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David Poland

By David Poland

Kingdom Of Heaven

No arab slagging here… it’s a movie about the futility of war…
The story starts with the Christians in control of Jerusalem and the arabs are ominously powerful.
Hot Button column
Does that mean anything?
Is it a problem that Jane Fonda is in it? (That’s a joke!)

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8 Responses to “Kingdom Of Heaven”

  1. Stella's Boy says:

    I for one am extremely excited to see this. I’m not an Orlando Bloom fan at all (he is awful in Troy), but I think it looks fantastic. Any idea how historically accurate it is?

  2. bicycle bob says:

    i’m interested to see how bloom does in cameron crowes next movie. cause all i have seen him in his period movies

  3. Mark says:

    If you fail as an actor in a Cameron Crowe movie, you should retire and quit the business. The guy helped Cuba win an Oscar for christsakes.

  4. Dan R% says:

    Mark, very true.
    As for Kingdom of Heaven, I’ve been looking forward to it since I heard of it last year (maybe two years ago now). It’d be refreshing to see a film that portrays both Christianity and Islam with respect. The fact of the matter is that to honor what happened during the Crusades you have to show that some of what was done in the name of God was very wicked. History of course is filled with these types of happenings.
    I think where Hollywood has failed more often than not when dealing with religious types is that they are too stereotypical. Because a person claims to be religious does not automatically make that person unbalanced. Faith should be defining how a person lives and acts abd treats fellow humans. Of course some take this way out to lunch, but I can only be accountable for myself at the end of the day and how I influence others.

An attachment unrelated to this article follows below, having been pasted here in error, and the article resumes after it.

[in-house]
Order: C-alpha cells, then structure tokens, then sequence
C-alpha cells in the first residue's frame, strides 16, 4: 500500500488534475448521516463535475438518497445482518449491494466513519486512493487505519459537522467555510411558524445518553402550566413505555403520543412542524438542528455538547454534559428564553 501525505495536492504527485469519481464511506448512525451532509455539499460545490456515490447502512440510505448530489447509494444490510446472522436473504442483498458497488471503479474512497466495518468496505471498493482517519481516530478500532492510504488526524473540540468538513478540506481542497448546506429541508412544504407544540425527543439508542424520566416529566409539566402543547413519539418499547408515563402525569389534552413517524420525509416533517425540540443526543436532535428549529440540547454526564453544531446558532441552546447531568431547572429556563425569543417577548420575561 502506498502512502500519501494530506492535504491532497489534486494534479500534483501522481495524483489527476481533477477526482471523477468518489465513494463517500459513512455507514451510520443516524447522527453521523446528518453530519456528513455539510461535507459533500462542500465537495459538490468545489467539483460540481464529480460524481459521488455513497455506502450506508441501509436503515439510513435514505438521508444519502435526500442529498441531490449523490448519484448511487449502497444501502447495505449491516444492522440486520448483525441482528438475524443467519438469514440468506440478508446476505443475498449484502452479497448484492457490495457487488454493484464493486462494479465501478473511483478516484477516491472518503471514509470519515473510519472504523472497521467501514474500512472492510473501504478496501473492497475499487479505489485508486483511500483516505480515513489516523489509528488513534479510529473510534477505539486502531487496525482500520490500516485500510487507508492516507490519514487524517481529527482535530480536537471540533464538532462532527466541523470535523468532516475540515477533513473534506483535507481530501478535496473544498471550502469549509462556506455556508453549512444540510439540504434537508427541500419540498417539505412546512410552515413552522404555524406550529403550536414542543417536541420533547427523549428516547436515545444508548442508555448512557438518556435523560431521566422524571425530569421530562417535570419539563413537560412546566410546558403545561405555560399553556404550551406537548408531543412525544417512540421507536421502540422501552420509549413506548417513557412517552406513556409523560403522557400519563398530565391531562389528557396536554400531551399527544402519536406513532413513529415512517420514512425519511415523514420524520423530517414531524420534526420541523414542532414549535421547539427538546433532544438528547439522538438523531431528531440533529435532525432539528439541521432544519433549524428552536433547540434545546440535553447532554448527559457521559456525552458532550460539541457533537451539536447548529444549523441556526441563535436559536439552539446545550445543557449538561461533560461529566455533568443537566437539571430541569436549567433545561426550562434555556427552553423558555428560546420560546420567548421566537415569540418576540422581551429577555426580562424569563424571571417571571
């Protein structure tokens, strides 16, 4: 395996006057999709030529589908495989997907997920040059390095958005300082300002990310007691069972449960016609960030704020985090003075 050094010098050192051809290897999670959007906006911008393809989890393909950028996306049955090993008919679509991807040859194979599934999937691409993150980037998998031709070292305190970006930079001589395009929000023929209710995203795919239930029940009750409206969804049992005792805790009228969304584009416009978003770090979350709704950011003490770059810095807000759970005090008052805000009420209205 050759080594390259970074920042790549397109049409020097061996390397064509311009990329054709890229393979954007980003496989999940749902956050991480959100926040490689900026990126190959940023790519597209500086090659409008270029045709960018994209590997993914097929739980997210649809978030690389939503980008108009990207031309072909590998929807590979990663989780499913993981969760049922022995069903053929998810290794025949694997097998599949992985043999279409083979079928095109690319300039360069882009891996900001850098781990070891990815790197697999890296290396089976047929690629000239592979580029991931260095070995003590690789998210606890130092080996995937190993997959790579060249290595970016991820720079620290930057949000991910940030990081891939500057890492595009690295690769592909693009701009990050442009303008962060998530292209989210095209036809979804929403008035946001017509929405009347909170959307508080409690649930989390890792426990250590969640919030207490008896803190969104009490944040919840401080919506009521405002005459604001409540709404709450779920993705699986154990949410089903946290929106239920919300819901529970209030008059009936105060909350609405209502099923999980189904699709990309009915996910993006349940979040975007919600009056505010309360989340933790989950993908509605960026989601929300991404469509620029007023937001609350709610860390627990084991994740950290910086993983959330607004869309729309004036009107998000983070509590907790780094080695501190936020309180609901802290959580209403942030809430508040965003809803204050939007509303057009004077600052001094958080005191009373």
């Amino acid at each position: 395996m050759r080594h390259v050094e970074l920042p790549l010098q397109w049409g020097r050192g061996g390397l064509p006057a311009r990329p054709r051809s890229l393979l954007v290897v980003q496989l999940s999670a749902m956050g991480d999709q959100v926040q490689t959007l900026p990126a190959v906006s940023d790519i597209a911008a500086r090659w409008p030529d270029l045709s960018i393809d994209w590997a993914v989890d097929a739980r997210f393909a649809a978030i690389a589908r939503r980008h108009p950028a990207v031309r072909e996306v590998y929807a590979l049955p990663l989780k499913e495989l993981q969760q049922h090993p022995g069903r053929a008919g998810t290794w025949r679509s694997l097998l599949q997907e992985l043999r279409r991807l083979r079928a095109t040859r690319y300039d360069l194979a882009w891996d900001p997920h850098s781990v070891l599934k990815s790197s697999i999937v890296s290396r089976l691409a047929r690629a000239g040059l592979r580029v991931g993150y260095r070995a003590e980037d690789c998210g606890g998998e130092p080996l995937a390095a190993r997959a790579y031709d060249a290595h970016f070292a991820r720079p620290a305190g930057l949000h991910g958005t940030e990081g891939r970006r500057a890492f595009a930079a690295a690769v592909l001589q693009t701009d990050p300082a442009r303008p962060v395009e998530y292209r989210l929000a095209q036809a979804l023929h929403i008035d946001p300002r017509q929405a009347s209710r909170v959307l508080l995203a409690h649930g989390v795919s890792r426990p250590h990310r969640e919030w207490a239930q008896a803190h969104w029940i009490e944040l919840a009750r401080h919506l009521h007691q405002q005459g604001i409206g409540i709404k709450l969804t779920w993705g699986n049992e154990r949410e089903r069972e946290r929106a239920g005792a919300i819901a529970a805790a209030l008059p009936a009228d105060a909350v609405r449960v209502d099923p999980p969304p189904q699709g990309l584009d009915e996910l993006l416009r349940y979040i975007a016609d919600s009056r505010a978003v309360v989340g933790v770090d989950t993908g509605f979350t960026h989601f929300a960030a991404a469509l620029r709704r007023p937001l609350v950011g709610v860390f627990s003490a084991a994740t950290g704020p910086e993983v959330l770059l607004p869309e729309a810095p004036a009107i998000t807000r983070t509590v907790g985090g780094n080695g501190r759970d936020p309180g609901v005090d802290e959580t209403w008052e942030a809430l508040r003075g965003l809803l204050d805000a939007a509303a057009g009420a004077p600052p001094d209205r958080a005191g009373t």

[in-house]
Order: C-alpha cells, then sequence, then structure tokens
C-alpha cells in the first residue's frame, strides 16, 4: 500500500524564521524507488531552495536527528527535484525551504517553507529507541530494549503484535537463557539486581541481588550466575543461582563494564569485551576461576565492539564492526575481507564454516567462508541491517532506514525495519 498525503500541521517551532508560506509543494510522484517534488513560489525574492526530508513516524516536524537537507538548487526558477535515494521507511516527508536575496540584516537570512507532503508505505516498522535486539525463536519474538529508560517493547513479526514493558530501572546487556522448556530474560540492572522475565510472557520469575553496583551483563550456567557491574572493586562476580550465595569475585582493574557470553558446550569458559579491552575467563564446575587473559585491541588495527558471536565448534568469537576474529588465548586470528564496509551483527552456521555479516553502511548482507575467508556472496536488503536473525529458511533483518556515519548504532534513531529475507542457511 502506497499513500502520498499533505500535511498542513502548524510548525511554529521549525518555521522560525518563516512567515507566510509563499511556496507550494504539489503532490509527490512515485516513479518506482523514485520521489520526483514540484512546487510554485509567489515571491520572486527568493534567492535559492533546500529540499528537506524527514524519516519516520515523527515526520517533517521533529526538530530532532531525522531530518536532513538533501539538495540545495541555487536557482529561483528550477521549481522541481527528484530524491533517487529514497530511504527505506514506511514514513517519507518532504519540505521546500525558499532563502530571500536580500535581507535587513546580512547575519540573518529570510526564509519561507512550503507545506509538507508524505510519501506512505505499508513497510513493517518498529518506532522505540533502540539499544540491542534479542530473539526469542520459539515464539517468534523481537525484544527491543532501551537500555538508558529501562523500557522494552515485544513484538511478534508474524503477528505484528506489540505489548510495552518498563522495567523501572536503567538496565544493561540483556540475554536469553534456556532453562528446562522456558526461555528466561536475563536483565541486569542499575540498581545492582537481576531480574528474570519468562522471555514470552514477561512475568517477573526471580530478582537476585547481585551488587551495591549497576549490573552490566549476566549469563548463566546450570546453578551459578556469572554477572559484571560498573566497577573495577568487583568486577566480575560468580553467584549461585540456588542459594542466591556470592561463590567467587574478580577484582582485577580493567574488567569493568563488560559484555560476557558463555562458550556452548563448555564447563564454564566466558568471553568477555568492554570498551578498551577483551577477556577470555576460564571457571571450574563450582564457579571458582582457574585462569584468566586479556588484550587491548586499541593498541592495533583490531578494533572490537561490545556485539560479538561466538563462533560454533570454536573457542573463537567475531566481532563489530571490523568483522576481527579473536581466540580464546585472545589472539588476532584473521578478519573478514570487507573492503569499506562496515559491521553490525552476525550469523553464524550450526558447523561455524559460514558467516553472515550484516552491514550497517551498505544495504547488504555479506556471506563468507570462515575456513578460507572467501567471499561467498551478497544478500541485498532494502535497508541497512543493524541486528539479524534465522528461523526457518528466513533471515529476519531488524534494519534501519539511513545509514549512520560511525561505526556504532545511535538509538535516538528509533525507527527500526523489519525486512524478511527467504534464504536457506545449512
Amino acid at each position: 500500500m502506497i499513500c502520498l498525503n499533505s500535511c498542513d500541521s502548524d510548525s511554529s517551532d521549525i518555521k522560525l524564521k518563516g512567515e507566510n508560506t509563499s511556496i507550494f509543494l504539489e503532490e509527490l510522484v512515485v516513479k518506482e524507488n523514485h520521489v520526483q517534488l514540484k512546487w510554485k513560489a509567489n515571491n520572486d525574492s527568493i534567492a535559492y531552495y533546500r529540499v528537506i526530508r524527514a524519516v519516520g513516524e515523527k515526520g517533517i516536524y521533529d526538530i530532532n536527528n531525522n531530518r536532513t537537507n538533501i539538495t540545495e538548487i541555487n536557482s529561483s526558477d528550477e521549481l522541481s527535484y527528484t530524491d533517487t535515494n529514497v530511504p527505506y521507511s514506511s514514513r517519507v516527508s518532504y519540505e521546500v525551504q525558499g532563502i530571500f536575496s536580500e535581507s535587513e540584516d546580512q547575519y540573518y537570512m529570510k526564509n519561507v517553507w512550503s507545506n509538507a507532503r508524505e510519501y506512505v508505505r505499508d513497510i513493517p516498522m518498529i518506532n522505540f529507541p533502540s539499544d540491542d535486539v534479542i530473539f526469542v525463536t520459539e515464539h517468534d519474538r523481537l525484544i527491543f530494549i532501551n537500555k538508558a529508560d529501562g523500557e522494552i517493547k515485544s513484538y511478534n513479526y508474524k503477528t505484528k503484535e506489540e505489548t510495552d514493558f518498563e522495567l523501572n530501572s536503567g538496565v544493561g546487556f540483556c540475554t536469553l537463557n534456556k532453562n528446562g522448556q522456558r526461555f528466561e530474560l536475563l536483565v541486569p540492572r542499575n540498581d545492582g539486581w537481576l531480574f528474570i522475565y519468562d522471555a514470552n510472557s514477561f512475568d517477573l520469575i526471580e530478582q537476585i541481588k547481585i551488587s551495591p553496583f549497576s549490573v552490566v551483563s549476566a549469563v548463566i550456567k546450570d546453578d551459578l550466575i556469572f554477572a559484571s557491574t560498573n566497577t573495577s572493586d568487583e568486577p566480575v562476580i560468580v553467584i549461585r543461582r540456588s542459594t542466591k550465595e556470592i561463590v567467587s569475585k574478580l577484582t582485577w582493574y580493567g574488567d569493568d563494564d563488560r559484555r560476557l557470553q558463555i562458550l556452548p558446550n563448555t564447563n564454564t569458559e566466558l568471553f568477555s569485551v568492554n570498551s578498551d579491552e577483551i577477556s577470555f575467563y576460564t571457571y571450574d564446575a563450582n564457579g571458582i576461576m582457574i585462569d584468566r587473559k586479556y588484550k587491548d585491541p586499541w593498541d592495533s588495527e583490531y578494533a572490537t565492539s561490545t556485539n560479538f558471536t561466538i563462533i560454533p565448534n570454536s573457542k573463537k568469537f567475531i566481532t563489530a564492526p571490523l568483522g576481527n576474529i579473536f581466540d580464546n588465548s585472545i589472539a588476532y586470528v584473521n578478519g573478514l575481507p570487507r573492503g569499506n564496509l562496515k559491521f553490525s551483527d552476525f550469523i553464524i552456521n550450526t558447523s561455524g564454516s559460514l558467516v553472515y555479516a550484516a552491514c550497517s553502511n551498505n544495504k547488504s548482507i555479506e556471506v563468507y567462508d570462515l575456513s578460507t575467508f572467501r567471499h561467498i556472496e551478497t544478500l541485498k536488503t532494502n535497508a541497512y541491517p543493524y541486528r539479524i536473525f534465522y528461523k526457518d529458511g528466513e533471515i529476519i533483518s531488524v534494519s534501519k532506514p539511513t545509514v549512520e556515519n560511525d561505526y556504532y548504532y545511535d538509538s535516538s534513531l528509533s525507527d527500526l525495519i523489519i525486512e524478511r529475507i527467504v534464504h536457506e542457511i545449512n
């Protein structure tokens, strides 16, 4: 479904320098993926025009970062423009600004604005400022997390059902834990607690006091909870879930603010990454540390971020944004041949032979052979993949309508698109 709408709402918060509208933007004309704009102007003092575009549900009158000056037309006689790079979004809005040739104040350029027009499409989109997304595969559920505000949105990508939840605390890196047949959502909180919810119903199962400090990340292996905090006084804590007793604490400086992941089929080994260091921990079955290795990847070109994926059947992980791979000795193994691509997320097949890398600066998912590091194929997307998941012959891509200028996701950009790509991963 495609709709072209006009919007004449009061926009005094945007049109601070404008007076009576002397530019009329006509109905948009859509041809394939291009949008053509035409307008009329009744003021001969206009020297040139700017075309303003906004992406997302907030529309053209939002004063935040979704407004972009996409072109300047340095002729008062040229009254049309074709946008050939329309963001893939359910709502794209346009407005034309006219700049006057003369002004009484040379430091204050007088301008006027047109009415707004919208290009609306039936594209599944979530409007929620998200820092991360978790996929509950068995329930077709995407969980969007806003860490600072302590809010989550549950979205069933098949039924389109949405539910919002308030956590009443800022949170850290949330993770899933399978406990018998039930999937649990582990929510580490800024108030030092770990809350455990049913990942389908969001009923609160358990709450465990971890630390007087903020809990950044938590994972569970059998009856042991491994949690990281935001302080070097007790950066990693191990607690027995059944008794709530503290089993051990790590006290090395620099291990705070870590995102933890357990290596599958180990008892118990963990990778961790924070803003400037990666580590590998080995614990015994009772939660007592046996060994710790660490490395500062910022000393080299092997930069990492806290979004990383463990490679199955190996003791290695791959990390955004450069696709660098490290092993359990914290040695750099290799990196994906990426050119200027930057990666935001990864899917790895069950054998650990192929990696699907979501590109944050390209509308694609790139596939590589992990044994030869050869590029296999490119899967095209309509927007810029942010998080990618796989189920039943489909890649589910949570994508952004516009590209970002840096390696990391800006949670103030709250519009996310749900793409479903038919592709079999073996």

It doesn’t surprise me that overall the Muslims treated the vanquished with dignity in the film, seeing as how they saw the ignorance of their so called ‘conquerers’ (and I’m glad of this). It’s obviously a subject that is still touchy today. I hope the film helps open a more freeing inter-faith dialogue.
    Watching the different trailers I’ve picked up on that it gives both faith systems a fair shake. I’m not so much worried about if Muslims are going to go overboard, I’m more worried about Joe Blow who claims to be a Christian but doesn’t know his history making a big fuss over it. I’m also curious to know how and if Judaism figures into the mix of the film…

  5. nick says:

    ridley scott is a genius. he traffics in masterpieces. kingdom of heaven will be no different. i am looking forward to this movie big-time; scott’s flicks always look amazing and are cutting edge, but there’s something that resonates–just from the trailers–a little differently than most period epics it seems. Now, I liked Troy (solid yet flawed Hollywood epic) and I seem to be the only one on the planet who felt that Alexander was a grand achievement (the battle scenes are tremendous in their scope and realism), and I love Gladiator. But Kingdom looks bold and genuinely powerful. Getting transported to new and exciting places is what going to the movies is all about, and Scott delivers that each time out, whether it be Mogadishu, Orange County, Italy, deep space, or ancient Rome. And Tony rules as well. I’m out…

  6. KamikazeCamel says:

    But, surely, everyone knows Ridley Scott’s best film is Thelma & Louise, non? And then Blade Runner.
    ….or, ya know, that’s my opinion.
    I’m looking forward to Kingdom of Heaven purely because of Scott. I really have no idea what the whole Crusades thing as all about. I hope to be educated somewhat.

  7. L&DB says:

    No. Ridley Scott’s best film; BLACK RAIN!

  8. JckNapier2 says: